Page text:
45. Palíková, M.; Krejcí, R.; Hilscherová, K.; Babica, P.; Navrátil, S.; Kopp, R.; Bláha, L. Effect of different cyanobacterial biomasses and their fractions with variable microcystin content on embryonal development of carp (Cyprinus carpio L.). Aquat. Toxicol. 2007, 81, 312–318, doi:10.1016/j.aquatox.2007.01.001.
  46. Oberemm, A.; Fastner, J.; Steinberg, C. Effects of MC-LR and cyanobacterial crude extracts on embryo-larval development of zebrafish. Water Res. 1997, 31, 2918–2921, doi:10.1016/S0043-1354(97)00120-6.
  47. Jacquet, C.; Thermes, V.; de Luze, A.; Puiseux-Dao, S.; Bernard, C.; Joly, J.-S.; Bourrat, F.; Edery, M. Effects of MC-LR on development of medaka fish embryos (Oryzias latipes). Toxicon 2004, 43, 141–147, doi:10.1016/j.toxicon.2003.11.010.
  48. Tencalla, F.; Dietrich, D.; Schlatter, C. Toxicity of Microcystis aeruginosa peptide toxin to yearling rainbow trout (Oncorhynchus mykiss). Aquat. Toxicol. 1994, 30, 215–224, doi:10.1016/0166-445X(94)90059-0.
  49. Ibelings, B.W.; Bruning, K.; de Jonge, J.; Wolfstein, K.; Pires, L.M.D.; Postma, J.; Burger, T. Distribution of microcystins in a lake foodweb: No evidence for biomagnification. Microb. Ecol. 2005, 49, 487–500, doi:10.1007/s00248-004-0014-x.
  50. Osswald, J.; Rellán, S.; Carvalho, A.P.; Gago, A.; Vasconcelos, V. Acute effects of an anatoxin-a producing cyanobacterium on juvenile fish-Cyprinus carpio L. Toxicon 2007, 49, 693–698, doi:10.1016/j.toxicon.2006.11.010.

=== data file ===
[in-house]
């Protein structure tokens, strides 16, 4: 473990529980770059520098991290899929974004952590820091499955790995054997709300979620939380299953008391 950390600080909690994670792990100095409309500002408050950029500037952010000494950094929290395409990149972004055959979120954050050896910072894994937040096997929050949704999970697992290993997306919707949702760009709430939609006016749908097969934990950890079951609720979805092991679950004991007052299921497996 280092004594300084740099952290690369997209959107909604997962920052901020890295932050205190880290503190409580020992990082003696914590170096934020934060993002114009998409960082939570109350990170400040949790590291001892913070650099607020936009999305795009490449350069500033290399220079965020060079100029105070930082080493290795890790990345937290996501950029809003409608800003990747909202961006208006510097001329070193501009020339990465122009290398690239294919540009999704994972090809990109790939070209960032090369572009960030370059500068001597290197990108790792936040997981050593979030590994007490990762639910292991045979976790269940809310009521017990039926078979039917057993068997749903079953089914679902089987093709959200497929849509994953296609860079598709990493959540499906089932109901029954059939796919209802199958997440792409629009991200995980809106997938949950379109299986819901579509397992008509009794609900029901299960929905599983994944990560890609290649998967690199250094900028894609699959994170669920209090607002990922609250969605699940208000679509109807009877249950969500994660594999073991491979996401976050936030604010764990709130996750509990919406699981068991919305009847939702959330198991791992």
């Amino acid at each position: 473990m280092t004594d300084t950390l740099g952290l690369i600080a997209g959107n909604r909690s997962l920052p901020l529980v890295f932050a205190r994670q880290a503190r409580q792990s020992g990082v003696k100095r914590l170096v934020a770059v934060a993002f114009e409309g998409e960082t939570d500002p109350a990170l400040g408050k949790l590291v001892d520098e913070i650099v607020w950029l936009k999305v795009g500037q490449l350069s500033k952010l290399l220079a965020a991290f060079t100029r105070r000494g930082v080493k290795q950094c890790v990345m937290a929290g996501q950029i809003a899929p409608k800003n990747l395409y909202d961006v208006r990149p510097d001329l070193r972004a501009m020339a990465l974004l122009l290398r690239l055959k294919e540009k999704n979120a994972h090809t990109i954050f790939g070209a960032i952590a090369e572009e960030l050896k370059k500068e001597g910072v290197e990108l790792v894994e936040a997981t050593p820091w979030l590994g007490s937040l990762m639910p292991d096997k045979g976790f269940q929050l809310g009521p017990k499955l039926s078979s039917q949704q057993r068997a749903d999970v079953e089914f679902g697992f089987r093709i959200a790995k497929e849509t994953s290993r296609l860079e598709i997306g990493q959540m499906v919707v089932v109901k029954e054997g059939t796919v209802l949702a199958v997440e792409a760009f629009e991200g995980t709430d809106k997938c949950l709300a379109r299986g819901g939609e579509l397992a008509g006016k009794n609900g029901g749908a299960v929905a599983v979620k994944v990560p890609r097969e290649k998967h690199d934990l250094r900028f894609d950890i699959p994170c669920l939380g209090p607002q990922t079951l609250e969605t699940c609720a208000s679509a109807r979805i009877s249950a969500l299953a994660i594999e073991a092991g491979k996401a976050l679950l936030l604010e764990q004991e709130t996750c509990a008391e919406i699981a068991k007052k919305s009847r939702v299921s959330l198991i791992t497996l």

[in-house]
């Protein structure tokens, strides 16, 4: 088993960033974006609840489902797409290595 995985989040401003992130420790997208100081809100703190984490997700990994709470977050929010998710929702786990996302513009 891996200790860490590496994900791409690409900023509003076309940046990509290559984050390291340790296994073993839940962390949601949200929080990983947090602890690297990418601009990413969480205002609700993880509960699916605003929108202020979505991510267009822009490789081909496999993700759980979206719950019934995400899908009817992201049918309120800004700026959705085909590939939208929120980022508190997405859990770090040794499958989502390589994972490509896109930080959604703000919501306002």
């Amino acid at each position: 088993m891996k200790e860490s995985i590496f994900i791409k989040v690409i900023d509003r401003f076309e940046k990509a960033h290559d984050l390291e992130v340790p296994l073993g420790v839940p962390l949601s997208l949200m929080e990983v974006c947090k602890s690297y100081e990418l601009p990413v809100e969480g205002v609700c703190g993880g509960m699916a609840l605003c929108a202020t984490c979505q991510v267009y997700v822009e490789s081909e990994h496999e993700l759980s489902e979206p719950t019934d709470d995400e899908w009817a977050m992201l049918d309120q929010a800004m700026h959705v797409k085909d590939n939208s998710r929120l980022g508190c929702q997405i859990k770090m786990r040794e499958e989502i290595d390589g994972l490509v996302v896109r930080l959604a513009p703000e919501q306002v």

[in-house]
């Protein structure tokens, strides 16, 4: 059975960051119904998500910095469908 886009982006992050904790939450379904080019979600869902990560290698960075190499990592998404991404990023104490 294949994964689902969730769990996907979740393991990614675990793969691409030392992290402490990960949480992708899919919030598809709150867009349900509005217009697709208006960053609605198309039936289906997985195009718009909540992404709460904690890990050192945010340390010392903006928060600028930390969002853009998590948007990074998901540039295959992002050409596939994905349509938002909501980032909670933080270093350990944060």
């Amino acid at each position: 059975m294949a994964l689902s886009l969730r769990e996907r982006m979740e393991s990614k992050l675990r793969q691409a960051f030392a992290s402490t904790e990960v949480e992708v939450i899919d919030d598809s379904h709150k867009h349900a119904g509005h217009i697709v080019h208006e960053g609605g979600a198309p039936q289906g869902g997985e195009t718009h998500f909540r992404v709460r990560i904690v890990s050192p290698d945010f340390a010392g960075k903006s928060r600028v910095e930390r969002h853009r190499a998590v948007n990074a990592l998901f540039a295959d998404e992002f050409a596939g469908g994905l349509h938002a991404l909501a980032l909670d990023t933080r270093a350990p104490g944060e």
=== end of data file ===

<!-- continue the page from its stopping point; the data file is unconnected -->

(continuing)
51. Ferrão-Filho, A.S.; Cunha, R.; Magalhães, V.F.; Soares, M.C.S.; Baptista, D.F. Evaluation of sub-lethal toxicity of cyanobacteria on the swimming activity of aquatic organisms by image analysis. J. Braz. Soc. Ecotoxicol. 2007, 2, 93–100.
  52. Lefebvre, K.A.; Elder, N.E.; Hershberger, P.K.; Trainer, V.L.; Stehr, C.M.; Scholz, N.L. Dissolved saxitoxin causes transient inhibition of sensorimotor function in larval Pacific herring (Clupea harengus pallasi). Mar. Biol. 2005, 147, 1393–1402, doi:10.1007/s00227-005-0048-8.
  53. Campos, A.; Vasconcelos, V. Molecular mechanisms of microcystin toxicity in animal cells. Int. J. Mol. Sci. 2010, 11, 268–287, doi:10.3390/ijms11010268.
  54. World Health Organization. Cyanobacterial Toxins: Microcystin-LR in Drinking-Water. Available online: http://www.who.int/water_sanitation_health/dwq/chemicals/cyanobactoxins.pdf (accessed on 21 September 2012).
  55. Carmichael, W.W.; Azevedo, S.M.F.O.; An, J.S.; Molica, R.J.R.; Jochimsen, E.M.; Lau, S.; Rinehart, K.L.; Shaw, G.R.; Eaglesham, G.K. Human fatalities from cyanobacteria: Chemical and biological evidence for cyanotoxins. Environ. Health Perspect. 2001, 109, 663–668, doi:10.1289/ehp.01109663.
  56. Teixera, M.G.L.C.; Costa, M.C.N.; Carvalho, V.L.P.; Pereira, M.S.; Hage, E. Gastroenteritis epidemic in the area of the Itaparica Dam, Bahia, Brazil. Bull. Pan. Am. Health Organ. 1993, 27, 244–253.
  57. Turner, P.C.; Gammie, A.J.; Hollinrake, K.; Codd, G.A. Pneumonia associated with contact with cyanobacteria. Br. Med. J. 1990, 300, 1440–1441, doi:10.1136/bmj.300.6737.1440.
  58. Byth, S. Palm Island mystery disease. Med. J. Austr. 1980, 2, 40–42.
  59. Hawkins, P.R.; Griffiths, D.J. Artificial destratification of a small tropical reservoir: Effects upon the phytoplankton. Hydrobiologia 1993, 254, 169–181, doi:10.1007/BF00014111.